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For many, it seems self-evident that a greener city improves the quality of life and health for its citizens. Epidemiological studies are providing increasing evidence that the presence and amount of vegetation around locations where one spends a lot of time (home, work and school) have numerous beneficial effects on physical and mental health, including increased longevity.1 Interestingly, the evidence supporting a positive role of vegetation on allergic and respiratory health is much weaker, possibly because of the complex role played by air pollution. Beneficial effects attributed to vegetation may be due to less air pollution, as levels tend to be lower in vegetated areas. Some vegetation types may also actively reduce air pollution levels, although the scientific consensus is that this occurs only to a limited extent.2 Air pollutants may also interact with vegetation, such as pollen,3 to influence associations with health. These mechanisms are relevant in urban settings where air pollution levels can be high.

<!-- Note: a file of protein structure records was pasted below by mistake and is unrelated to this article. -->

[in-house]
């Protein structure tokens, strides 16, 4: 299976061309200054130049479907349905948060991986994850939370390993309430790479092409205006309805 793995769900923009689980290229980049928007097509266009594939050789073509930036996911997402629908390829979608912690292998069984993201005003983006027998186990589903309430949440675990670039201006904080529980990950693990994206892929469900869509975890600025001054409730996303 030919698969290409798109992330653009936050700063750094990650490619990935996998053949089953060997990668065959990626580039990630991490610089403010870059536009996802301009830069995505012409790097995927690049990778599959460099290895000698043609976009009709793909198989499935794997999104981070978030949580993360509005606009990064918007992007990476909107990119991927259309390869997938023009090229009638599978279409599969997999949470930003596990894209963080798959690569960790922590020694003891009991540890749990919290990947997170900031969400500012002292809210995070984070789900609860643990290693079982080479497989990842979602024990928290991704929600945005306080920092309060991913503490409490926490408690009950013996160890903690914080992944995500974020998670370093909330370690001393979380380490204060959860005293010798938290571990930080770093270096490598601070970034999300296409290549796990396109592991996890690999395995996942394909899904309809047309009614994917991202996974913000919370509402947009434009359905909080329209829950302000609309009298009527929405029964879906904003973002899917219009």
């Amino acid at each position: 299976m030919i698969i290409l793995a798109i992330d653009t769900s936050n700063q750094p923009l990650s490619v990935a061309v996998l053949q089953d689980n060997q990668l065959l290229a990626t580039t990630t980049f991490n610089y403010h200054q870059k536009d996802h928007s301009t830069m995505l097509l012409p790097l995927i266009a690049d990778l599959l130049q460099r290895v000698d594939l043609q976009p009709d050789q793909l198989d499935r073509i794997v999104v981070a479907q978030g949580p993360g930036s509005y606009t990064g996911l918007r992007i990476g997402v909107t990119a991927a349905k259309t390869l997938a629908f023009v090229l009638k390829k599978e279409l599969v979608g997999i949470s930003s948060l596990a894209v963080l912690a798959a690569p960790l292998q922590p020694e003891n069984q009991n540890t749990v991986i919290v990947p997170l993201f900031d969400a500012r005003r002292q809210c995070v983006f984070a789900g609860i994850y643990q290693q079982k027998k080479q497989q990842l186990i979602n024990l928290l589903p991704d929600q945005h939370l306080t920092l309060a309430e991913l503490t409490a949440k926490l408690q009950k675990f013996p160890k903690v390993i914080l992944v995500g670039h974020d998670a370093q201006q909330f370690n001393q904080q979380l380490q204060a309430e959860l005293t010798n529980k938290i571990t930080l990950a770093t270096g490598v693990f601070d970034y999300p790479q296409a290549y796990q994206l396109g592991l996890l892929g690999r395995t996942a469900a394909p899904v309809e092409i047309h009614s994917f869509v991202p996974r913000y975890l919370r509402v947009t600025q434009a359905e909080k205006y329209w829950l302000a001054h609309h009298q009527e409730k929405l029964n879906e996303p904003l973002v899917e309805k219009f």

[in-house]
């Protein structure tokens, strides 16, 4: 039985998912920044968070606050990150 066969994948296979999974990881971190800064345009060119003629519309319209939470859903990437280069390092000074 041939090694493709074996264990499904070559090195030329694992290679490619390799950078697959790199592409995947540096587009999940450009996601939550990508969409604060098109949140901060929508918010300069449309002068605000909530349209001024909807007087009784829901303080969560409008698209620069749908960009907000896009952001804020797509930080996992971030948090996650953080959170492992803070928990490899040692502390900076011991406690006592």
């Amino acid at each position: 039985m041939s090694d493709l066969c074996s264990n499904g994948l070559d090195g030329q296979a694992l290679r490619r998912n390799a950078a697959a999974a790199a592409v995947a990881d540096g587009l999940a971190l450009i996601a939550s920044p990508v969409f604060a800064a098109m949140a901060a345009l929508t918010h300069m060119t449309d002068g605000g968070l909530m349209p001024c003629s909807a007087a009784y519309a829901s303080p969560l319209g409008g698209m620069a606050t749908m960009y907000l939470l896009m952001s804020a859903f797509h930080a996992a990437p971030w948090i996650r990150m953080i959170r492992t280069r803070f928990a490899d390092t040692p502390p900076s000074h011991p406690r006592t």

Various metrics are used to estimate ‘vegetation exposure’ in epidemiological studies. The Normalised Difference Vegetation Index (NDVI) is common and assesses surrounding levels of green vegetation, often termed ‘greenness’. The NDVI is calculated from satellite data giving the ratio of visible and near-infrared light reflection and ranges from −1 (water), 0 (barren rock) to +1 (dense green vegetation). It provides a measure …
Contributors EF and DJ both drafted the work, substantively revised it, have approved the submitted version, agree to be personally accountable for their contribution and will ensure that questions related to the accuracy or integrity of any part of the work are appropriately investigated, resolved, and the resolution documented in the literature.
Funding EF is a recipient of the Imperial College Research Fellowship (2019–2023, grant number: not applicable).
Competing interests None declared.
Provenance and peer review Commissioned; externally peer reviewed.